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Chemistry - Calcium Carbonate (AQA Syllabus A)

The various different building materials, such as limestone and metals, is one of the topics looked at in GCSE Science. This is the first of seven quizzes on that subject and it looks in particular at calcium carbonate, commonly found in limestone and chalk.

Calcium carbonate is a really important chemical that is used in the manufacture of lots of everyday items. Luckily, there is plenty of it just lying around - it is the main chemical in chalk and limestone. It is used to make many objects that you see all the time and it is unlikely that you will ever go for one whole day of your life without coming across something that needs calcium carbonate for its manufacture.

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The name tells you its chemical composition - it contains calcium, carbon and oxygen. A lot of the calcium carbonate is made by shell-building organisms (such as corals) and plankton . After the organisms die, they sink to the seafloor. Over time, layers of shells and sediment are cemented together and turn to rock, storing carbon in stone for millions of years in the form of limestones and chalk. Some limestones are made by chemical reactions in the sea, when the conditions are just right.

Quarrying of both limestone and chalk is carried out on a large scale in Britain. Some of the limestone and chalk is used for building but a lot of it goes to the manufacture of cement. There are a lot of environmental issues with both the quarrying and the processing of limestone and chalk but without the calcium carbonate that it provides, our world would be an incredibly different place. Test your knowledge of the chemistry and uses of this versatile and important chemical ...

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  1. Which of the following statements about limestone is false?
    Farmers use it to neutralise slightly acidic soil
  2. Heated limestone was left to cool and when it was cold a few drops of water were added to it. Then a piece of moist litmus paper was touched against it. What was observed?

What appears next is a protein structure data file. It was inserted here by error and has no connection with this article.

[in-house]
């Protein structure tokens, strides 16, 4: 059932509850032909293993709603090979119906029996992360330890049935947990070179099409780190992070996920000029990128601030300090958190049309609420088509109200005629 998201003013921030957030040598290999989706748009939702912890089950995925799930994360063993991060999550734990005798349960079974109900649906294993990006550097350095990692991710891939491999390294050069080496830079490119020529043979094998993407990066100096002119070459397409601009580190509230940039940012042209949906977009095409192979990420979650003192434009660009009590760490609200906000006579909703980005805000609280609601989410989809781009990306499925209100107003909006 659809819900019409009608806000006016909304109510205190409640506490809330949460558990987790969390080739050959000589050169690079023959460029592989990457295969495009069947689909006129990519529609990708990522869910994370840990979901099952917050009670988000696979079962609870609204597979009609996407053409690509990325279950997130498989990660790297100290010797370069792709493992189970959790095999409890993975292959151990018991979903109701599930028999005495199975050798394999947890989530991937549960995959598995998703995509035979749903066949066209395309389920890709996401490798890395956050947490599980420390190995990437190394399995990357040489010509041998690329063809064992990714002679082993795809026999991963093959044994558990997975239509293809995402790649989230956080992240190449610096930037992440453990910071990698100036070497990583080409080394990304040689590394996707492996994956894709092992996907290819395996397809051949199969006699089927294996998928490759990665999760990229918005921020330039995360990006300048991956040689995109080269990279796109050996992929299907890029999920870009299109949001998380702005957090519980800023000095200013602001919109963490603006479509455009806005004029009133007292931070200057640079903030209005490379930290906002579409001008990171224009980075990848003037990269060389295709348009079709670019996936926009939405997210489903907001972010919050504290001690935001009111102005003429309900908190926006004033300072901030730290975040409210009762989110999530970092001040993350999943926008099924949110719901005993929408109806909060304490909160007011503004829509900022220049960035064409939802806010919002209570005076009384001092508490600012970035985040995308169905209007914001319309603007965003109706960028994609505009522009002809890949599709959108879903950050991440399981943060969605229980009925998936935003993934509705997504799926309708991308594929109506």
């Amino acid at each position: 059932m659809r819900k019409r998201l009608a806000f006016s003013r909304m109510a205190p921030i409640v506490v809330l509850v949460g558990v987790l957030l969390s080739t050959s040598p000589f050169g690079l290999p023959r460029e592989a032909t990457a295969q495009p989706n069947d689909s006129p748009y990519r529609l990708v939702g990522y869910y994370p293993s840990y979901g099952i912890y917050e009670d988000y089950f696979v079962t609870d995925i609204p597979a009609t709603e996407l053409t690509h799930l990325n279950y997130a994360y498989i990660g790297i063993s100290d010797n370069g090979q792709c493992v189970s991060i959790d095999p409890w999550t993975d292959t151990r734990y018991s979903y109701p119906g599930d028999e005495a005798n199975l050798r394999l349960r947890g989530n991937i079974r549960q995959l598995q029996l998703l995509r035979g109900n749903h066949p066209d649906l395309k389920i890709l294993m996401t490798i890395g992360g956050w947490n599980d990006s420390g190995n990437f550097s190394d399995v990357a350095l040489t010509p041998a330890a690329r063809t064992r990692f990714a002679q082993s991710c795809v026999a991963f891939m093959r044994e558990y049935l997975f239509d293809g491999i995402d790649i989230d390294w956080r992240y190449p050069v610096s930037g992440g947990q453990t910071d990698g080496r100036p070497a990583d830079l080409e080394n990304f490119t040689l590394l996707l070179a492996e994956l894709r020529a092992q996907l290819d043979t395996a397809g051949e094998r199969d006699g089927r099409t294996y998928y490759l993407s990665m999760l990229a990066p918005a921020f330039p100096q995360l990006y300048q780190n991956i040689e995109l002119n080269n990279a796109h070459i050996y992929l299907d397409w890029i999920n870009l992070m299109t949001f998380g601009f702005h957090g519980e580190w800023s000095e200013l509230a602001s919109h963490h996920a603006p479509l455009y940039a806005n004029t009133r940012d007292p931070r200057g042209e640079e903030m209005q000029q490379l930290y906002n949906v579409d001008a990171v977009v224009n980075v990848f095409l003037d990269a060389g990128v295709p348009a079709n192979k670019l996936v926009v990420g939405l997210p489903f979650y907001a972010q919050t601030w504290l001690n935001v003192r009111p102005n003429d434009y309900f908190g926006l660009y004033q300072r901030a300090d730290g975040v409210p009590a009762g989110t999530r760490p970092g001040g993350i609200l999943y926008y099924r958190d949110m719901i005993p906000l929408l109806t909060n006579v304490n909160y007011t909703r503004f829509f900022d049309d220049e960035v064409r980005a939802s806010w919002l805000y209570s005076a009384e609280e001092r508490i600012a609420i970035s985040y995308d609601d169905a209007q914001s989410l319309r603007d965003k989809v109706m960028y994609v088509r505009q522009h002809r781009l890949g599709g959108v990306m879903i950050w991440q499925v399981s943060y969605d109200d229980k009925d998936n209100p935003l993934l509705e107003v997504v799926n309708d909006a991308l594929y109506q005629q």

This process of adding water to calcium oxide is called 'slaking'
  3. Some students heated pieces of limestone in a roaring flame of a bunsen burner. What would they have observed as the reaction was taking place?
    This is called 'limelight' and was once used to provide lighting for the stages in theatres, hence the expression 'being in the limelight'
  4. What are the products when calcium carbonate thermally decomposes?
    This is the basis of the cement making process
  5. What is the formula of calcium carbonate?
    We know from its name that calcium carbonate contains calcium, carbon and oxygen, so we can rule out option 1. Limestone and chalk are mainly CaCO3
  6. Which of the following terms best describes calcium oxide?
    Oxides of metals are usually bases. If a base dissolves in water, it forms an alkali
  7. When calcium carbonate is strongly heated what does it do?
    When a chemical is heated on its own and breaks down to form new materials, it is always called 'thermal decomposition'
  8. A student added some nitric acid to a small quantity of powdered calcium carbonate in a large beaker. Which of the following would not have been observed during the experiment?
    Calcium carbonate reacts with the common laboratory acids. It neutralises the acid and gives off carbon dioxide
  9. Calcium oxide is slightly soluble in water and can be used for testing for a gas. What is the gas and what happens to the solution if the gas is present?
    An easy question, but, if we had said the solution was limewater, the question would have been just too easy
  10. Calcium carbonate is heated with which of the following substances to make cement?
    The catch here was to include sand and aggregate. Often in everyday life, people talk about cement when they really mean mortar (sand and cement) or concrete (sand, cement and aggregate)

Author: Kev Woodward

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